(MENAFN- Asia Times) On November 20, US Special Presidential Envoy for Climate John Kerry announced that he would present a new global strategy for fusion energy at the now-ongoing COP28 conference in Dubai.
In a high-profile visit to the headquarters of Commonwealth Fusion, one of the world's leading private fusion companies, Kerry declared:
“Fusion energy is no longer just a science experiment. Benefitting from decades of investment from the [US] Department of Energy's world-leading Fusion Energy Sciences programs, it is now also an emerging climate solution. I will have much more to say on the United States' vision for international partnerships for an inclusive fusion energy future at COP28, during an event on December 5.”
Kerry also spoke of“The first ever modern strategy - fusion strategy - for the United States.”
Whatever the details of Kerry's address, we have good reason to expect that it will be substantive and not simply a political gesture. It could literally change the world.
Kerry will be the first top-level US government figure to thrust fusion into the center of the global stage in this way. As former secretary of state under the Obama administration, Kerry is quite aware that his fusion initiative is de facto a foreign policy move. To us, it constitutes one of the few unambiguously positive such moves in a long time.
In narrow terms, Kerry's forthcoming speech will signal the aim of the US to restore its leadership position in international fusion research – a position which has eroded progressively since the late 1980s.
At the same time, it will reflect the fact that realizing fusion as an economically viable energy source will require enormous resources, more effective cooperation between states and a new form of public-private partnership involving diverse technological approaches.
We expect Kerry's proposal will extend the new“philosophy” of fusion research and development which has emerged in the US as well as the UK in the last decade, to the entire global fusion effort.
The implications go even beyond that. Whether he intends it directly or not, Kerry's forthcoming announcement promises to redefine the entire issue of reducing human CO2 emissions, which is the central focus of COP28. In a sense, it amounts to turning the global warming campaign upside down.
In our view, fusion is far more than an unlimited energy source; it embodies the upward vector of human civilization, which has increasingly been lost over the last 50 years.
The specter of a global warming“doomsday” has fed dangerously into the environmentalist ideology, which sees human beings first and foremost as destroyers of the planet. Although many environmental problems have to be solved, human civilization cannot survive without upper and outward development. That is what fusion is all about.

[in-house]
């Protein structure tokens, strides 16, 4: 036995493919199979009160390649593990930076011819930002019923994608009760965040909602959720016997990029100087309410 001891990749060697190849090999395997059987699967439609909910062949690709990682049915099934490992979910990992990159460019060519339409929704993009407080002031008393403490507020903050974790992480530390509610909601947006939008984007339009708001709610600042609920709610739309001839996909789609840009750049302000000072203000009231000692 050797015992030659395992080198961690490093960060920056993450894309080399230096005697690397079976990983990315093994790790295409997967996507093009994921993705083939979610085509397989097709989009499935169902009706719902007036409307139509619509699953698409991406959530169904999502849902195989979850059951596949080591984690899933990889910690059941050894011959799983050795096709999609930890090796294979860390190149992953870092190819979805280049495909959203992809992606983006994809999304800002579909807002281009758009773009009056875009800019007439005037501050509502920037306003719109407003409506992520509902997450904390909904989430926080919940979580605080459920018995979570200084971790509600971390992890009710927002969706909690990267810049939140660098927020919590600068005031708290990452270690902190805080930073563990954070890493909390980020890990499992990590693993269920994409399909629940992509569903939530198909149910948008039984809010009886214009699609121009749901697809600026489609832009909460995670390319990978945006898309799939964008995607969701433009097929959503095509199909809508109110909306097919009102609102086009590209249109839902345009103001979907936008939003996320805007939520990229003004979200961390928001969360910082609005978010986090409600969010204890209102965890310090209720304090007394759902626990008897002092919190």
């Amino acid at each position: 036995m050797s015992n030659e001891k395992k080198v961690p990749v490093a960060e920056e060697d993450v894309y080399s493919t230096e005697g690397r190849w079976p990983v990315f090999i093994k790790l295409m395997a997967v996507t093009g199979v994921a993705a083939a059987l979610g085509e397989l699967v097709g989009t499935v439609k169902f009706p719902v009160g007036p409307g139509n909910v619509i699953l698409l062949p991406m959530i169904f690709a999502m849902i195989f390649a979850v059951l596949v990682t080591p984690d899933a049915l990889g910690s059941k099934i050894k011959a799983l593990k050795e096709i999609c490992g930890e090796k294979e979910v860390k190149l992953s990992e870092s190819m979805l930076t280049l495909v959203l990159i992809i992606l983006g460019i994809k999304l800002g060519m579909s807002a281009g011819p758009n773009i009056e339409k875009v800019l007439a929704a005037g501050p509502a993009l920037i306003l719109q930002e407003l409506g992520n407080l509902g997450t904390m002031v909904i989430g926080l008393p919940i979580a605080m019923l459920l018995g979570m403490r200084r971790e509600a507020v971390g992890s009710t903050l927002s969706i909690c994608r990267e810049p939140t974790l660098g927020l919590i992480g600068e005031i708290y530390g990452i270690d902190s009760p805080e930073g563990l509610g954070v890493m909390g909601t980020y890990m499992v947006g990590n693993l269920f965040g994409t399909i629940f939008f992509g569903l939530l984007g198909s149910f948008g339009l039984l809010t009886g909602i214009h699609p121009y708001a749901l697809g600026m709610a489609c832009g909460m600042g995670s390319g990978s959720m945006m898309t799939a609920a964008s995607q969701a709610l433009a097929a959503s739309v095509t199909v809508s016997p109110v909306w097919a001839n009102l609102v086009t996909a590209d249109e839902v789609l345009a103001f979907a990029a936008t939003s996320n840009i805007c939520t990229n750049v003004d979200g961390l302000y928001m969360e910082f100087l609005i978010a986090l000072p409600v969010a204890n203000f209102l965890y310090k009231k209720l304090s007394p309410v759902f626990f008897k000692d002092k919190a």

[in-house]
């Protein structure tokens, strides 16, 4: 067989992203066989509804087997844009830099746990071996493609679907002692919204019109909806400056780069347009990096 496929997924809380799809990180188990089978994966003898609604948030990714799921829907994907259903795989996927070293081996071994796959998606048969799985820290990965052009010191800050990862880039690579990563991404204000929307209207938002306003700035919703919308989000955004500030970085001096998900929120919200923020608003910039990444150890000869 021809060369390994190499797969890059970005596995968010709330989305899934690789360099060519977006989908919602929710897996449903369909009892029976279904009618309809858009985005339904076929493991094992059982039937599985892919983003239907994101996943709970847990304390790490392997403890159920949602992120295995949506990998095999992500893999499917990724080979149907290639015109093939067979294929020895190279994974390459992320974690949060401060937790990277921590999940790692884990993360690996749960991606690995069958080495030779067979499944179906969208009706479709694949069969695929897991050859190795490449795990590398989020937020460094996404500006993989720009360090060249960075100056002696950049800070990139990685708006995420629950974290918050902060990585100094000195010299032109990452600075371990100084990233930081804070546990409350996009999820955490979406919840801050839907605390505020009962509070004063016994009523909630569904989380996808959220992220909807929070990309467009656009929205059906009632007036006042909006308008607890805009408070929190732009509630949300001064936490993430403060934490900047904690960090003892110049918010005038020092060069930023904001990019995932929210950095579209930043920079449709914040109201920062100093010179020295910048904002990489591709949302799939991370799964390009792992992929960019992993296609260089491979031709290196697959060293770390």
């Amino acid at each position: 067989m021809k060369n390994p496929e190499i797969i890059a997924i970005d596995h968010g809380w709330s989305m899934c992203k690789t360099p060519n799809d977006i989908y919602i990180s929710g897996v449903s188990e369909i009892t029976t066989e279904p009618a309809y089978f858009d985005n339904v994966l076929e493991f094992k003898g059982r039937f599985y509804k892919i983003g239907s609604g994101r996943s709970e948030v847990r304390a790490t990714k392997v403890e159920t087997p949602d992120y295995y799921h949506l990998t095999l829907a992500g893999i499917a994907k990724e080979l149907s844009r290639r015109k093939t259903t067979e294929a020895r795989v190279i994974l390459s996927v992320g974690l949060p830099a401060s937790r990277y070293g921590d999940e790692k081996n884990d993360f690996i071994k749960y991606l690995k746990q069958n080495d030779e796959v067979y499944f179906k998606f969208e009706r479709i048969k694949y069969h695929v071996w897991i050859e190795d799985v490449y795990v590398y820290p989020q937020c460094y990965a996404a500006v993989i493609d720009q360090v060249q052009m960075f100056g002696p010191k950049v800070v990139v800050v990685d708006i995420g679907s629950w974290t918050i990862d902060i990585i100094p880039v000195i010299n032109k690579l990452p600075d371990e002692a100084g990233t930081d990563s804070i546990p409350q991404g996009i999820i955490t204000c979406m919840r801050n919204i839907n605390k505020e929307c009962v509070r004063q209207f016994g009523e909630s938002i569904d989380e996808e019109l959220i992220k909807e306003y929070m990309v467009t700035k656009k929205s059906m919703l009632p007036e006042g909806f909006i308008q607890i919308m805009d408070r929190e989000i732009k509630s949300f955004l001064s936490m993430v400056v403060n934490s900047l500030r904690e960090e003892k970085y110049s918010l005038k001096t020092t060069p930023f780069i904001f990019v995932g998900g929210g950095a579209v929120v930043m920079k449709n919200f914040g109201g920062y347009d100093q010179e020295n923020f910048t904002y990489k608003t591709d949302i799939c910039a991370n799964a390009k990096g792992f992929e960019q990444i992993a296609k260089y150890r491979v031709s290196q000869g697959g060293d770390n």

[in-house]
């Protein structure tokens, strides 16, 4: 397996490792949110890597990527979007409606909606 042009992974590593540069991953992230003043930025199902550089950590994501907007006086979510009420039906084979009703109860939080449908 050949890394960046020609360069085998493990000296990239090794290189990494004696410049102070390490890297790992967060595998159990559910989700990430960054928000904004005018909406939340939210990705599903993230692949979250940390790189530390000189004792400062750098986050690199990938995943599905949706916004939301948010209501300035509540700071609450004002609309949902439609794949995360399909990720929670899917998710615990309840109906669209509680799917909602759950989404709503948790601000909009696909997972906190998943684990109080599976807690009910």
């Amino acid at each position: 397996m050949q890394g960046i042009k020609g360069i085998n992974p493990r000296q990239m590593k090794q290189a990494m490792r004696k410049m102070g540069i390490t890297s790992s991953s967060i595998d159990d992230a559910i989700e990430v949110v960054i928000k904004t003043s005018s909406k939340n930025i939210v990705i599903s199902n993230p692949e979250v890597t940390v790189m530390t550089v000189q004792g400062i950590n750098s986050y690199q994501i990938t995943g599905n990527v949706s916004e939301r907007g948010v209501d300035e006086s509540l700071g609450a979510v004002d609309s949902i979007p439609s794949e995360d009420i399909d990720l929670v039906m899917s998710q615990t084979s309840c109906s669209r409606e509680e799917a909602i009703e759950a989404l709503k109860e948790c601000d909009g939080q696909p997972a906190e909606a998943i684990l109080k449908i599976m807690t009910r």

Without nuclear energy – fission today, fusion tomorrow – the global anti-CO2 campaign translates into brutal economic austerity, especially for developing nations.
In the meantime, amid deep economic crises in many of these nations, we witness the farcical spectacle of the COP28 conference, with 80 000 representatives traveling from all over the world on a thousand CO2-spouting planes to one of the world's largest oil producers in order discuss how to reduce CO2 emissions!
If Kerry succeeds in making the realization of fusion power a top global priority as an answer to the“climate crisis”, that alone could make this latest United Nations extravaganza worthwhile. Background of Kerry's initiative
What is the background of Kerry's forthcoming move? Where is this coming from? I and my co-author have a pretty good idea about that.
I have followed developments in fusion since 1977, promoted fusion research through countless articles, presentations and at one point even played a role in off-the-record“fusion diplomacy” between the US and the USSR.
My co-author is an active participant in the growing private fusion“ecosystem” in the US and has worked with Scott Hsu, now senior advisor to the US Under Secretary of Energy for Science and Innovation and Lead Fusion Coordinator for the Department of Energy.
Hsu is a central figure in the ongoing transformation of US fusion strategy and no doubt one of the main sources of the concepts Kerry will present in his forthcoming speech.
Co-author Florian Metzler with Scott Hsu. Photo: Florian Metzler
As readers of my Asia Times articles know, efforts to realize fusion as an energy source are moving forward at an accelerating pace, propelled by technological breakthroughs, powerful national commitments of nations such as the UK, Japan and China and not least of all by the skyrocketing growth of private investment into fusion companies.
Although the US has been the leading breeding ground for private fusion companies, there has been no decisive national commitment to fusion.
The US used to be the main fusion“superpower”, with the largest and most comprehensive fusion effort in the world. Not surprisingly, US fusion capability was centered on national labs with close military connections.
But starting in the 1980s the US fusion sector suffered from massive budget cuts, from which it has still not fully recovered. I experienced this firsthand. Participation in the International Thermonuclear Experimental Reactor (ITER) project served as a pretext for failure to pursue a serious national fusion effort.
Kerry has long been a strong supporter of fusion, going back at least to his term as senator of Massachusetts. In 2012-2013, for example, then-Senator Kerry mounted a major effort to prevent the shutdown of the Alcator-C-Mod reactor at MIT – one of the most promising innovative fusion projects in the US.
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